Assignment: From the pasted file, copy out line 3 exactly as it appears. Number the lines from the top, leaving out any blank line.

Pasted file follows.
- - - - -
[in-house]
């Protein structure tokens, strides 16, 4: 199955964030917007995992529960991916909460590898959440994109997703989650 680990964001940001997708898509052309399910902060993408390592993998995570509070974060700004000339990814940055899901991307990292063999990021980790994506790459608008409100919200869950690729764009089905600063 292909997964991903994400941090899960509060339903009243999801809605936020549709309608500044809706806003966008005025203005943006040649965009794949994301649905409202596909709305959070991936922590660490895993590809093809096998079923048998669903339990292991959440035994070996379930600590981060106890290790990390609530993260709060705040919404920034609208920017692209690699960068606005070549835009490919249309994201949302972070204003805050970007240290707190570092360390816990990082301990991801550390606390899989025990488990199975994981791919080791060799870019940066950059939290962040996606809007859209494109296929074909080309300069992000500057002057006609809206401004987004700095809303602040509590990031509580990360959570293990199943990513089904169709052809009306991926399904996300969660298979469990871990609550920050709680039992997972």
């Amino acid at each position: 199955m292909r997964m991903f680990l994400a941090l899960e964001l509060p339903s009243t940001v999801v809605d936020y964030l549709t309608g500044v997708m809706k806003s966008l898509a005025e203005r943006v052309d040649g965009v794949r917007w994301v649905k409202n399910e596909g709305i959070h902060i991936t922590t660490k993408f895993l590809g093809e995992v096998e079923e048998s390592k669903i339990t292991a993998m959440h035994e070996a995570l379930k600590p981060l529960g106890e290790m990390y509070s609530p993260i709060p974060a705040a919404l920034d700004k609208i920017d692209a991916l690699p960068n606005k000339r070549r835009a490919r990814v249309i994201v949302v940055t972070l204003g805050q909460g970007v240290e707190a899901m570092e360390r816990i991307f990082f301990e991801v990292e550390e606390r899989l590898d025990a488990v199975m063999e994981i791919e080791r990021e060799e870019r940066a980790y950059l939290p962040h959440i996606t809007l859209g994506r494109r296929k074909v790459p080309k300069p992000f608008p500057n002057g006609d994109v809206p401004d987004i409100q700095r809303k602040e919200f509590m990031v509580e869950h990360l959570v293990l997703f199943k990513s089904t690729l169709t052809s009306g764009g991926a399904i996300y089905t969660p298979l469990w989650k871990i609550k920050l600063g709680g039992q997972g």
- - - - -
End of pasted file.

């Amino acid at each position: 199955m292909r997964m991903f680990l994400a941090l899960e964001l509060p339903s009243t940001v999801v809605d936020y964030l549709t309608g500044v997708m809706k806003s966008l898509a005025e203005r943006v052309d040649g965009v794949r917007w994301v649905k409202n399910e596909g709305i959070h902060i991936t922590t660490k993408f895993l590809g093809e995992v096998e079923e048998s390592k669903i339990t292991a993998m959440h035994e070996a995570l379930k600590p981060l529960g106890e290790m990390y509070s609530p993260i709060p974060a705040a919404l920034d700004k609208i920017d692209a991916l690699p960068n606005k000339r070549r835009a490919r990814v249309i994201v949302v940055t972070l204003g805050q909460g970007v240290e707190a899901m570092e360390r816990i991307f990082f301990e991801v990292e550390e606390r899989l590898d025990a488990v199975m063999e994981i791919e080791r990021e060799e870019r940066a980790y950059l939290p962040h959440i996606t809007l859209g994506r494109r296929k074909v790459p080309k300069p992000f608008p500057n002057g006609d994109v809206p401004d987004i409100q700095r809303k602040e919200f509590m990031v509580e869950h990360l959570v293990l997703f199943k990513s089904t690729l169709t052809s009306g764009g991926a399904i996300y089905t969660p298979l469990w989650k871990i609550k920050l600063g709680g039992q997972g």